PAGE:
Troy Lee Designs A1 DroneTroy Lee’s A1 offers one of the most comfortable fits of any trail-riding helmet. It sounds silly to say it, but the padding on the helmet has a lot do to with it. It’s just the right type of dense and plush. It’s also removable, so you can wash and de-funk it. The fit system works well - again, there’s a nice big dial to snug things up here. Downsides? The visor doesn’t offer a huge range of adjustment, and while it's anchored by nicely finished aluminum knobs, those little buggers have a tendency to back out. Ventilation is not great despite a whole lot of big vents. I’ve run the original A1 and another A1 Drone for a couple of years now and sweat dripping down in my eyes is more of a problem with this helmet than with others in warm conditions. On the upside, the A1 is a great choice for cooler weather. Weight is reasonable on the A1 and the price is good for such a nicely finished helmet. If you want MIPS, TLD now offers the A1 Vertigo MIPS for $215.
TLD A1 full review
• Most comfortable padding of the bunch
• Good cool-weather helmet
• Despite plenty of vents, ventilation suffers. Not a great choice in summer heat
• Small range of visor adjustment
POC Tectal HelmetI found the POC Tectal one of the more comfortable fits on the market - a step up from the game-changing Trabec, to be sure. Ventilation is good. There are some breezier lids out there, such as the Specialized Ambush, but the Tectal is upper tier here as well. I’d have absolutely no reservations running it on very hot days. The Tectal's retention system offers nice indexed tweaks via a dial at the back, which is easy to adjust - even when you’re wearing full-finger gloves.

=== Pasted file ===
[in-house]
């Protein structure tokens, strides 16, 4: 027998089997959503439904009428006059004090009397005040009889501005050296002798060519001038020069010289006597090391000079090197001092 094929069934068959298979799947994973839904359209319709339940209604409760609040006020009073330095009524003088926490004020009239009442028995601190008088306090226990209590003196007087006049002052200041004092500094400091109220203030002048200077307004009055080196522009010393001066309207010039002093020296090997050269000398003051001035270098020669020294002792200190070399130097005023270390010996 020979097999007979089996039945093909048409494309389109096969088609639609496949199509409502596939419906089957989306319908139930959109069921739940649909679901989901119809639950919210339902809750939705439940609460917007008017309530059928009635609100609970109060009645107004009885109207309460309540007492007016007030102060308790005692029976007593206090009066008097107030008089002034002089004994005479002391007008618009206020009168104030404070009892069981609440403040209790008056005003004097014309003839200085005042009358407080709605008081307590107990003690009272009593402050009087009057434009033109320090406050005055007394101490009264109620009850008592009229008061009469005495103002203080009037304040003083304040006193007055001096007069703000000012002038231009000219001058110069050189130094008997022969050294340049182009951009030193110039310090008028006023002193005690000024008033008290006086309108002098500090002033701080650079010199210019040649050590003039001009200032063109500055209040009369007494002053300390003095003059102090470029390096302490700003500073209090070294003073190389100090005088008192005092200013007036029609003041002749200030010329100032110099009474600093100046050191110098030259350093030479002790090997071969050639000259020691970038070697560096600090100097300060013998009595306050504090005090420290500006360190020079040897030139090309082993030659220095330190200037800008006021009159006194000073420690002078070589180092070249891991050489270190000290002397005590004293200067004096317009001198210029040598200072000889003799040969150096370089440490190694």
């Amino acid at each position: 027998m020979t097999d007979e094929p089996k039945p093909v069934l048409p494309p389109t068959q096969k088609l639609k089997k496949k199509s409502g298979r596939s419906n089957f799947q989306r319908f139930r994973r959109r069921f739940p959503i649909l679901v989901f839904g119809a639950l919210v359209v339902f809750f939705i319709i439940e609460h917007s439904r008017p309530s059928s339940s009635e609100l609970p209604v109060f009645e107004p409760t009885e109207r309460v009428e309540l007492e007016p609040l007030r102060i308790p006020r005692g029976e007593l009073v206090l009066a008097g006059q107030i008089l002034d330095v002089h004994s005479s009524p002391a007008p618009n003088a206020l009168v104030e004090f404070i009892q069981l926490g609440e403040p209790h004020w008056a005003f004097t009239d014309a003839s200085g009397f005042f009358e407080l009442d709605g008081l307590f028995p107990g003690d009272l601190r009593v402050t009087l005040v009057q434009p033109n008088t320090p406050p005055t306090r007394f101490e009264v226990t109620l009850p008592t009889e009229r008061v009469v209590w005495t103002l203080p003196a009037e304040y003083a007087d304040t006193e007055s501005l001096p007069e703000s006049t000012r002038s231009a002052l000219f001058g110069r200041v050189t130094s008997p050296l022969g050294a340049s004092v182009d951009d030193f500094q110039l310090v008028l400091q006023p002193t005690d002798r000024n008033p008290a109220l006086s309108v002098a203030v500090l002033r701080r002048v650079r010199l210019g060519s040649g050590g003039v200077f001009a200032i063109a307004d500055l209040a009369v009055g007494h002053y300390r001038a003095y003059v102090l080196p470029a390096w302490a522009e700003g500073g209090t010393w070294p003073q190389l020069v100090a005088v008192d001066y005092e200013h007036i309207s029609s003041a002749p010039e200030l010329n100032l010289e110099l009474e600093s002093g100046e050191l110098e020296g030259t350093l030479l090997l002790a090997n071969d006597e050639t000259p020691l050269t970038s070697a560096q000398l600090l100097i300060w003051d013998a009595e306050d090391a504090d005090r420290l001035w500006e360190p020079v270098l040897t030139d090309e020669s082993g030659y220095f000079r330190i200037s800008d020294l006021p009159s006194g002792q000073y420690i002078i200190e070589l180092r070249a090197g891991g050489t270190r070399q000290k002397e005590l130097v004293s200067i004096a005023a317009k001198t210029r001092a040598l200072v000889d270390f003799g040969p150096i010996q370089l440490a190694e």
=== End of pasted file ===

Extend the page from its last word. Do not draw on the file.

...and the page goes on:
POC reinforces the EPS foam liner at key points in the Tectal with aramid fibers (the stuff in folding tire beads). If you’re willing to spend a few more bucks, POC’s upper-tier Tectal Race gets the aramid reinforcement spread throughout the entire EPS liner. POC also embedded a Recco reflector in the helmet (something you generally find on snowsports helmets). The reflector can help search and rescue workers in a helicopter find you if you are unlucky enough to ever have search and rescue workers looking for you.
What is missing here? There’s no MIPS or alternative slip-plane device that might help reduce rotational accelerations and, therein, reduce the likelihood of concussions. Admittedly, you might not care, but at this price, it feels like an oversight.
Tectal Full Review
• Weight: 360 grams
• MSRP: $190 USD
• Recco reflector helps search and rescue operators (in helicopters) pinpoint your location, should you get lost in the wilds.